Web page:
Side channel evolution and design: achieving sustainable habitat for aquatic species recovery

Project ID: 19266
Principal Investigator: Nathan Holste
Research Topic: Fish Passage and Entrainment
Funded Fiscal Years: 2019
Keywords: None

Research Question

1. How do side channels form and evolve in both sand and gravel bed river systems?

Side channels in natural river corridors are created and maintained as a result of a number of processes related to the morphology and geology of the river corridor and floodplain, the hydrology of the watershed, the sediment supply and size, and the amount of large wood within the system. A global understanding of how side channels form and evolve over time currently does not exist.

To achieve this understanding of side channel form and process, we propose to conduct an empirical study of side channels across the variety of river systems represented in our study areas. This study would evaluate a range of variables that characterize side channels in terms of their form, location and angle of inlet from the main stem of the river, their frequency of inundation (perennial to intermittent), the type of habitat they provide (target species life stage served) as well as their evolution over time (see Task 2). The outcome of this study would be a classification of side channels and a conceptual model describing the side channel life cycle.

2. A sustainable side channel is one that is able to maintain habitat function over time, either as a single channel or as part of a network within a floodplain. Though a sustainable channel may evolve over time, the biological, geomorphic, and hydraulic characteristics will continue to provide intended habitat function. In some cases there may be a desire for side channels to not evolve over time and to maintain their constructed forms. In some cases it may not be feasible to design a long-lived side channel and a network approach with multiple inlets may be required. Whether they are intended to evolve or not, we currently lack a comprehensive understanding of how to design side channels as well as how environmental flow releases and other management activities affect side channel evolution.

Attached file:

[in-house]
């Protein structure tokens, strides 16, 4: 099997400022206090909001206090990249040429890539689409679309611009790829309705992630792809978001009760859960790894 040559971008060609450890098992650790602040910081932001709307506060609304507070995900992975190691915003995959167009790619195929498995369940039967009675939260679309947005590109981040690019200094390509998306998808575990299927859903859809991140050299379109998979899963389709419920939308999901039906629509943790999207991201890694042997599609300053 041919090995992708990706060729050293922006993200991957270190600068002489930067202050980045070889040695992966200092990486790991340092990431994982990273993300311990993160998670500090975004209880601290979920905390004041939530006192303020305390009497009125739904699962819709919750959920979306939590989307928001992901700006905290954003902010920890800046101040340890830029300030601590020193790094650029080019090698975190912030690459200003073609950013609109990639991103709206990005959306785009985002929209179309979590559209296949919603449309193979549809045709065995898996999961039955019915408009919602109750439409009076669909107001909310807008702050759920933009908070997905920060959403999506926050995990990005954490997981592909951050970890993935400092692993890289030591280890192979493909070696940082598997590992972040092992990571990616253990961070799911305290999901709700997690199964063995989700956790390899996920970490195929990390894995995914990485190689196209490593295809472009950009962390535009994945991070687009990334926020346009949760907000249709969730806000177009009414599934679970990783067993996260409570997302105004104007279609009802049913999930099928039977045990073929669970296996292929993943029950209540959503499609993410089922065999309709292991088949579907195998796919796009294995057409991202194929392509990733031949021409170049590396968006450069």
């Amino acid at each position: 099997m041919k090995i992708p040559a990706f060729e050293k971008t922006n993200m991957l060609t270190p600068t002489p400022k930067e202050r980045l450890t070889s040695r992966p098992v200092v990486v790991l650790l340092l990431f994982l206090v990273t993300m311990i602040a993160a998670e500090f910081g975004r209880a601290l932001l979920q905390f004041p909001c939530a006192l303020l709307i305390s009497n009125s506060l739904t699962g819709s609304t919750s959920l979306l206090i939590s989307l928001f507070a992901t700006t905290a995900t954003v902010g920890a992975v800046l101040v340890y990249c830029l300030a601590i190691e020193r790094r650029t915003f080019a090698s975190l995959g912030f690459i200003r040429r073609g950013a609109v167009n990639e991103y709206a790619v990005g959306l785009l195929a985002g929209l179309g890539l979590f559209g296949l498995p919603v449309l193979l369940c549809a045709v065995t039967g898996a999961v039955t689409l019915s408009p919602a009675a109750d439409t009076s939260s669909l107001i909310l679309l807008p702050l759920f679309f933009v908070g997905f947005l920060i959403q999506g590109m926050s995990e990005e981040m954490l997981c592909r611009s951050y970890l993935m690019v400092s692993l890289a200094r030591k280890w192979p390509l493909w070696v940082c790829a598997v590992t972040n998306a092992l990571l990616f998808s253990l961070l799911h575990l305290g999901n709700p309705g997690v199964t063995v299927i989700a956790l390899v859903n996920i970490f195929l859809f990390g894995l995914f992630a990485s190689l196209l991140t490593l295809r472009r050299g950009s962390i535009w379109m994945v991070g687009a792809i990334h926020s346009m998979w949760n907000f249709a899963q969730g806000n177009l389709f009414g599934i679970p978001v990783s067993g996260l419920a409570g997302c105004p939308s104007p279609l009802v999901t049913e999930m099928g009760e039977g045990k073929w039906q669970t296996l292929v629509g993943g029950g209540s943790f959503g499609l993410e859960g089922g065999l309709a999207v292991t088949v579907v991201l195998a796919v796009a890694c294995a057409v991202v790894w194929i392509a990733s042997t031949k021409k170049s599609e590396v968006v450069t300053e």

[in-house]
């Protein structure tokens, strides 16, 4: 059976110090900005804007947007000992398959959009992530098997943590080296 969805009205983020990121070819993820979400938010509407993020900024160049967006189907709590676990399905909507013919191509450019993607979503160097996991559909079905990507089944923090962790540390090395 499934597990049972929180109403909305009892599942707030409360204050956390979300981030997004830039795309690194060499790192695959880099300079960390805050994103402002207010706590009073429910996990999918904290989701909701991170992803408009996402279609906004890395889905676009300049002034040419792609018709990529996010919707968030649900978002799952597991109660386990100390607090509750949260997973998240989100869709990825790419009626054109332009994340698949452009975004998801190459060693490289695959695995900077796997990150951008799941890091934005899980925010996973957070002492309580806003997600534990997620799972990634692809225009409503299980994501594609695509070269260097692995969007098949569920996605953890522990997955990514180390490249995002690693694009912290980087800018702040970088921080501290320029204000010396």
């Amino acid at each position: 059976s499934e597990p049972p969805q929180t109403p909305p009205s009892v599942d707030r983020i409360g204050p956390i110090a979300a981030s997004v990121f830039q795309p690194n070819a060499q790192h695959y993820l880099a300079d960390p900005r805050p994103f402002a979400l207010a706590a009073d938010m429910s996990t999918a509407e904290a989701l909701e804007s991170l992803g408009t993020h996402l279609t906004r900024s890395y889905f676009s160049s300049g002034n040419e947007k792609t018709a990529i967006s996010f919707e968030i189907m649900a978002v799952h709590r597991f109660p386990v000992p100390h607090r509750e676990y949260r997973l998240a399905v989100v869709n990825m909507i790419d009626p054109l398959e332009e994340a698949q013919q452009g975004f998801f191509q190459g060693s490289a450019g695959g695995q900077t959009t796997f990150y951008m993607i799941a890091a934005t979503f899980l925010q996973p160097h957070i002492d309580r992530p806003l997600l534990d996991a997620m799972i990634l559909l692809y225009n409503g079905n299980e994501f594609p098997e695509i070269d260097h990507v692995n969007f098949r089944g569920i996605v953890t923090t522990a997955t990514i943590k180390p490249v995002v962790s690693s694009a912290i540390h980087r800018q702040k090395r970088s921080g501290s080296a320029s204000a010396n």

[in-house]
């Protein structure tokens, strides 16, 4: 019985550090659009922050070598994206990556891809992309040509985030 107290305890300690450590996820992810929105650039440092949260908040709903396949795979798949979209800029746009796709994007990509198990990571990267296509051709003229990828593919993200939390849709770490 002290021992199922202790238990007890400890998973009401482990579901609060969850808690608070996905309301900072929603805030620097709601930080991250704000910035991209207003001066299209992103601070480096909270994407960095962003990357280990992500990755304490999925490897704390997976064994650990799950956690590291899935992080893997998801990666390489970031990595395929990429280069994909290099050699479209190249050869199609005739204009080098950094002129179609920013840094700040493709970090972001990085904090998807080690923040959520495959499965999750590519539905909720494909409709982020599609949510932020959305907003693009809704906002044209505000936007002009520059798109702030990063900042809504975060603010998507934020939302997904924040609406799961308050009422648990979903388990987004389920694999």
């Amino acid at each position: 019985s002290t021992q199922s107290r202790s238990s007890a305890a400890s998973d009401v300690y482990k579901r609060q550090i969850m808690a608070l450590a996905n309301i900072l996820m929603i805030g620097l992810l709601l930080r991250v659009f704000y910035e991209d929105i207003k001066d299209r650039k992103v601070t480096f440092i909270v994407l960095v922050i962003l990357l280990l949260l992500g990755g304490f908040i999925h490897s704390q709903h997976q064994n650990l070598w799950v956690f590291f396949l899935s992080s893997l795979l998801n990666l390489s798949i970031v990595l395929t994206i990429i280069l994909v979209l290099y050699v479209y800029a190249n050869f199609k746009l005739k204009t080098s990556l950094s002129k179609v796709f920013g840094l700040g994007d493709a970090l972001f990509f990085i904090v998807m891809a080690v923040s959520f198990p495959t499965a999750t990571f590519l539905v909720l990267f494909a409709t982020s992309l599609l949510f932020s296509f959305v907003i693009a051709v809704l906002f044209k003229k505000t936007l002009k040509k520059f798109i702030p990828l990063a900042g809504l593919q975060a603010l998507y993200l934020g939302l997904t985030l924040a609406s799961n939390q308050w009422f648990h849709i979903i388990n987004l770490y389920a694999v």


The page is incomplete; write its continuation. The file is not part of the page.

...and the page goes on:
A corollary to this question is how long should

Need and Benefit

Need: Reclamation, its federal and local partners, and the public have an interest in funding habitat restoration
designs that will improve on existing conditions and play a positive role in species recovery. Constructed side
channels represent an important and widely used approach for habitat restoration. For recovery program managers to
better quantify the habitat benefit resulting from their restoration efforts, they need to be able to evaluate the evolution
of habitat suitability over the lifespan of a constructed side channel. Each species recovery program has internal
systems for evaluating project success and applying lessons learned on future restoration work. However, to date no
broad synthesis of side channel processes and design recommendations has occurred. Without synthesizing
restoration project performance across the many programs in which Reclamation is involved, we will not be able to
draw upon lessons learned in other programs and may continue to fund the design and construction of sub-optimal
and uncertain habitat restoration designs. Because our team has existing relationships with the many recovery
programs, we are well-positioned to serve as the institutional framework for integrating information.
Benefit: With a better understanding of side channel processes and the evolution of habitat suitability over time,
species recovery program managers can better allocate their resources and have more effective recovery programs.
More effective species recovery programs will decrease the potential for future legal battles and ensure continued
water delivery and hydropower generation.
Urgency: Each year Reclamations spends tens of millions on habitat restoration and maintenance. When habitat
restoration does not perform well, recovery programs and Reclamation run the risk of greater scrutiny and even
lawsuits from conservation groups. All of this can serve to impact Reclamations core missions of water delivery and
power generation and increase compliance costs.

Contributing Partners

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Research Products

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Last Updated: 4/4/17